Not now, thanks...Try that Legal Malpractice Case Again Later
What happens when plaintiff believes that defendant made a serious mistake, and some time has passed, but the underlying case has not yet concluded? The statute of limitations and the requirement for "ascertainable damages" come in conflict. Wait too long and the statute will have passed. Start too early, and one sees a result similar to Flintlock Constr. Servs., LLC v Rubin, Fiorella & Friedman LLP ; 2013 NY Slip Op 06313 ; Decided on October 1, 2013 ; Appellate Division, First Department . Case dismissed for now, but try again later.
"In this legal malpractice action, plaintiff alleges that defendant law firm negligently represented it in connection with underlying construction litigation by entering into a stipulation, without its authorization, pursuant to which it became obligated to defend and indemnify the owner of the subject premises in the underlying litigation without limitation. Defendant incorrectly argues that plaintiff's claims should be dismissed as a matter of law based on the Eleventh Circuit's vacatur of the federal district court's finding that the stipulation requires plaintiff to defend and indemnify the premises owner without limitation and for its own negligence (see Flintlock Constr. Servs. v Well-Come Holdings, LLC, 710 F3d 1221, 1224 [11th Cir 2013]). The Eleventh Circuit vacated the decision on diversity grounds and did not reach the merits of the subject stipulation.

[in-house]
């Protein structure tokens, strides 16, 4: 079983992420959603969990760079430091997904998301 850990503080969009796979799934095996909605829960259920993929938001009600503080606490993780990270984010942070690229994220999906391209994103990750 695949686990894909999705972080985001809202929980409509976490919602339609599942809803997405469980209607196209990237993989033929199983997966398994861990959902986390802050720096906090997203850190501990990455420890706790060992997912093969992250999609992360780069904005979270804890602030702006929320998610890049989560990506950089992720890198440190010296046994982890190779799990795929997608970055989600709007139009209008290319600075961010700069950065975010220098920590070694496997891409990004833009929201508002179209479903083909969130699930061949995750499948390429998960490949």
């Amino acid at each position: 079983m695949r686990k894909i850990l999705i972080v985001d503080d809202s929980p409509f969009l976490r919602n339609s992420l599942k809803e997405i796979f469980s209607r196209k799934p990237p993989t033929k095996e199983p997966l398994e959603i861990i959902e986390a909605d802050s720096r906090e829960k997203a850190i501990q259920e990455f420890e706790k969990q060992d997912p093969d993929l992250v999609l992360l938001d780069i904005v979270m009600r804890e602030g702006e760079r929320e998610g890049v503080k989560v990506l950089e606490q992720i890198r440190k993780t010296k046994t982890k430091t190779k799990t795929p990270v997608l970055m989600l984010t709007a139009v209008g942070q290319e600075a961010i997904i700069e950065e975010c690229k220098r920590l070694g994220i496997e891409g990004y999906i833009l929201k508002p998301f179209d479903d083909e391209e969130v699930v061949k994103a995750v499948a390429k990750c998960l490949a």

Contrary to defendant's assertion, the documentary evidence does not conclusively refute plaintiff's allegations (see Franklin v Winard, 199 AD2d 220, 220 [1st Dept 1993]), since the premises owner, its consultants and subcontractors are named in the underlying litigation, their contracts are not included in the record on appeal, and the allegations against them include the types of activities which form the basis of the underlying complaints. Nevertheless, even if the stipulation provides for an unlimited obligation, there has been no finding that the project owner was negligent. At this juncture, plaintiff's allegations of proximate cause and damages are premature or speculative, as it is unable to prove that any such damages are directly traceable to defendant's conduct (see InKine Pharm. Co. v Coleman, 305 AD2d 151, [*2]153-154 [1st Dept 2003]). Accordingly, we dismiss without prejudice to raising the malpractice claims upon resolution of the underlying action. "